After lying around for a couple more hours, flipping aimlessly through the channels on my small television, I finally decided to get out of bed and go to the kitchen to make myself some breakfast. I quietly tiptoed down the stairs, as if trying not to disturb anything. The house felt so empty and strange without anyone else there, and even more so that I knew I was supposed to be at school. I was definitely not one to just ditch school like it was nothing, especially without having a legitimate, honest explanation, and I couldn't contain the guilt seeping into my conscience.

I hated lying, especially to my best friend. Joe and I were always honest with each other, no matter how crazy the truth might be. We had even pinky promised on it back on the very first day we met each other, when we were only five years old.

All of these thoughts and memories ran through my head as I began scouring the pantry for the ingredients to make pancakes. I finally found them and twenty minutes later settled down into a chair at the dining table, ignoring the complete mess I made in the kitchen. I slowly cut off a piece and took a bite. They were decent, but not nearly as good as Joe could make them. On top of everything else he was good at, Joe was a surprisingly excellent chef, which was nice, considering my mother and I hardly knew the difference between fried and scrambled. Joe had cooked a countless number of meals at my house over the years, his signature dish being his warm, fluffy buttermilk pancakes every Saturday morning when he would come over before spending the rest of the day with me. He attempted to teach me a few things, and I picked up on some of them really well, too, but I knew I would never be able to match the heavenly delicacies that were Joe's special pancakes.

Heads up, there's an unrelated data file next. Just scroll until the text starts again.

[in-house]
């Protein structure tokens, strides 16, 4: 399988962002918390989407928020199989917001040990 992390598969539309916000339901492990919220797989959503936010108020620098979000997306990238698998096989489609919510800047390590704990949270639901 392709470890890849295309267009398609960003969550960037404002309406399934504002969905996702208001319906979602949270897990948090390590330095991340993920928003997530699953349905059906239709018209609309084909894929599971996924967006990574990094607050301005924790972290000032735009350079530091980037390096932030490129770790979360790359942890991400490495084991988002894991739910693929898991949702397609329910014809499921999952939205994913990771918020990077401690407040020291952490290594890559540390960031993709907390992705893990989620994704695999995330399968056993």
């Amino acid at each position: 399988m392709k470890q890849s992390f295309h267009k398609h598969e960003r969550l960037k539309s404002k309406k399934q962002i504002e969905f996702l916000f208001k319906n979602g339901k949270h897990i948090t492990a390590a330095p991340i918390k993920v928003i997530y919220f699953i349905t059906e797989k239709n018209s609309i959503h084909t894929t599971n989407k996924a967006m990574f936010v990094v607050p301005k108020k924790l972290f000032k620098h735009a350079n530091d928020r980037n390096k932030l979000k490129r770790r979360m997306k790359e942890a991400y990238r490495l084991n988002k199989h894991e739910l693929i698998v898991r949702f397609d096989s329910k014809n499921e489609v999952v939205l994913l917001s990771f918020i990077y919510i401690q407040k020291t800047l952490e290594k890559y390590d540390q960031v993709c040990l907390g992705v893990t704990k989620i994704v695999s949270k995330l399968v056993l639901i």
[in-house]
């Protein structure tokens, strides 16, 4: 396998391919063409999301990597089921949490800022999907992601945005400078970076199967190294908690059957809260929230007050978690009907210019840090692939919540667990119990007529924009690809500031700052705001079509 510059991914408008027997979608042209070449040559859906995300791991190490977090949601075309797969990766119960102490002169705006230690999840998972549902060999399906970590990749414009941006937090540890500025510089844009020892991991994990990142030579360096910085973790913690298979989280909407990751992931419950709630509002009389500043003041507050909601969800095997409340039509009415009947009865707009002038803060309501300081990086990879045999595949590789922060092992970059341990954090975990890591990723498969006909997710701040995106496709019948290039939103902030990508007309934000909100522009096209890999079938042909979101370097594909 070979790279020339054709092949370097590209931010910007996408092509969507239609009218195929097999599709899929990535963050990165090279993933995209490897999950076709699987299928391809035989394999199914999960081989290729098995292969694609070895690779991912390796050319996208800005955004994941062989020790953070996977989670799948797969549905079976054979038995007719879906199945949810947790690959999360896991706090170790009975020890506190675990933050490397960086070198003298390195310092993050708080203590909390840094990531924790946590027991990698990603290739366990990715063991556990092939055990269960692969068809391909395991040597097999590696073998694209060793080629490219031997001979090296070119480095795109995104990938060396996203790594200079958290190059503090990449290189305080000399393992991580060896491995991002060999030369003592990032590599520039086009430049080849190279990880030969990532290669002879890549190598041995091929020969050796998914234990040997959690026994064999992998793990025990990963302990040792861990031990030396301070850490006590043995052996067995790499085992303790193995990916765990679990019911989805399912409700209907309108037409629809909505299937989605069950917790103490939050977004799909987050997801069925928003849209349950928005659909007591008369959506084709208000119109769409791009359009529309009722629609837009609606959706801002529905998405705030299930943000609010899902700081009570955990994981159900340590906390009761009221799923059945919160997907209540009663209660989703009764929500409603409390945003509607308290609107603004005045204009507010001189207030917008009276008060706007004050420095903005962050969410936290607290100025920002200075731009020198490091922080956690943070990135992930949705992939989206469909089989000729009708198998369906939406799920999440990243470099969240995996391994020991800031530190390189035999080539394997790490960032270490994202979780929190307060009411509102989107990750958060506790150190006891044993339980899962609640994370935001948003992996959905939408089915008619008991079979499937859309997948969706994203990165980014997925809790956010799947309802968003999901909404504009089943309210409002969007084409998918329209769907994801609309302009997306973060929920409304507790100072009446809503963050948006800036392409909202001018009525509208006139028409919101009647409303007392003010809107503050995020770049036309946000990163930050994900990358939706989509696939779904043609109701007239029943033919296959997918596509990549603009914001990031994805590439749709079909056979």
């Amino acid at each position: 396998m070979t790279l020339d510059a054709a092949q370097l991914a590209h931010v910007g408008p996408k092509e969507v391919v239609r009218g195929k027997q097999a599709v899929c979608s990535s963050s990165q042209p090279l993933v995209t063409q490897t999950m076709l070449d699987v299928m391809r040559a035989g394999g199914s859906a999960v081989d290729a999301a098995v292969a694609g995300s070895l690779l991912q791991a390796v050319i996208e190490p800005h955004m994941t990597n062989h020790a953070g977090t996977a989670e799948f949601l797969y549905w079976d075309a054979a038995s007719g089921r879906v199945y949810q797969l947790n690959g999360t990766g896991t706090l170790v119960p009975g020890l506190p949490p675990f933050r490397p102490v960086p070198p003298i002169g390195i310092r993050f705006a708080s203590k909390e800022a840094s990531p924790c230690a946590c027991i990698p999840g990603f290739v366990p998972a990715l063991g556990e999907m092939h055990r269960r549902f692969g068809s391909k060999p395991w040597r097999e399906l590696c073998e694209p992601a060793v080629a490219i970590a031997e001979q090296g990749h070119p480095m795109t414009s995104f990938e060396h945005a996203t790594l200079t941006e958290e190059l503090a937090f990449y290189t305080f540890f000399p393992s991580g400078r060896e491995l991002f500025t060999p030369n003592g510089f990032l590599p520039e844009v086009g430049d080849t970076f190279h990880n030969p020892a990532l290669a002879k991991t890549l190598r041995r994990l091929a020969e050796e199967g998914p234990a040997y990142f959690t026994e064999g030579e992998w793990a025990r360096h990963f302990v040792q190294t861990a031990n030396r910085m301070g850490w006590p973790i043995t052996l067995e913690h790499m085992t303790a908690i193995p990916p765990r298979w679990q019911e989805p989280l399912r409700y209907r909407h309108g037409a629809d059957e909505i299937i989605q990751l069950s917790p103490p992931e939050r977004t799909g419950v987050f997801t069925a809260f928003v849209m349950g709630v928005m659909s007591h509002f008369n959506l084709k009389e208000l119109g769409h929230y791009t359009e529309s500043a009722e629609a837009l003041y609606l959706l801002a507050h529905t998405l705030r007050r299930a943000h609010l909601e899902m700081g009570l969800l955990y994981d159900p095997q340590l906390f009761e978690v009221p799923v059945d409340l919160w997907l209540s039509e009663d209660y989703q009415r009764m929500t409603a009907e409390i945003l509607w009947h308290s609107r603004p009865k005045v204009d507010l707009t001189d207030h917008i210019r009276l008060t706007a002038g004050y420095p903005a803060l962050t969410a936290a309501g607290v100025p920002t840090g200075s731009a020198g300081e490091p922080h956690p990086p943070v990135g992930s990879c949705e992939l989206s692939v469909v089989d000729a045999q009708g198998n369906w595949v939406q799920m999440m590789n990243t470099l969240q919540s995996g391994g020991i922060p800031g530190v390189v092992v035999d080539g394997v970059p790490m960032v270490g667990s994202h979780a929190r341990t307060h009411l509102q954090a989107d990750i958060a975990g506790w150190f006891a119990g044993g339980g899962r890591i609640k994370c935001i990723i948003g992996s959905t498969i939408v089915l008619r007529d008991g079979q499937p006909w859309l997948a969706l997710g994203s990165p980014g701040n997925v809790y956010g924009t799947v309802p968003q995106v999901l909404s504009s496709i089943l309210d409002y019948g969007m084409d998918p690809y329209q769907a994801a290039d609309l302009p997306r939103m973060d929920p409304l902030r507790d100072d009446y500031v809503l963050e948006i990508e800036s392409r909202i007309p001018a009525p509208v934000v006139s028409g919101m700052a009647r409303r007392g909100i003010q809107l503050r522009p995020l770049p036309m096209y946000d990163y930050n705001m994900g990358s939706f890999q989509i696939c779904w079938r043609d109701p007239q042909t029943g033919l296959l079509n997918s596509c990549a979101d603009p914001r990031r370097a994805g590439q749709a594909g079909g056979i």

I wasn't even sure why I had decided to make pancakes in the first place, having known I would be utterly disappointed with the way they would turn out. Joe's skill was just much too good for my own.

Joe, Joe, Joe. Just stop thinking about him. It can't be that hard.

It was time to start taking my mind off of him. Immediately. So I grabbed my plate of food and settled onto the soft leather couch in the living room, propping my feet up on the coffee table and flipping on the television.

The first thing that popped up? The Amazing Spiderman cartoon, of course.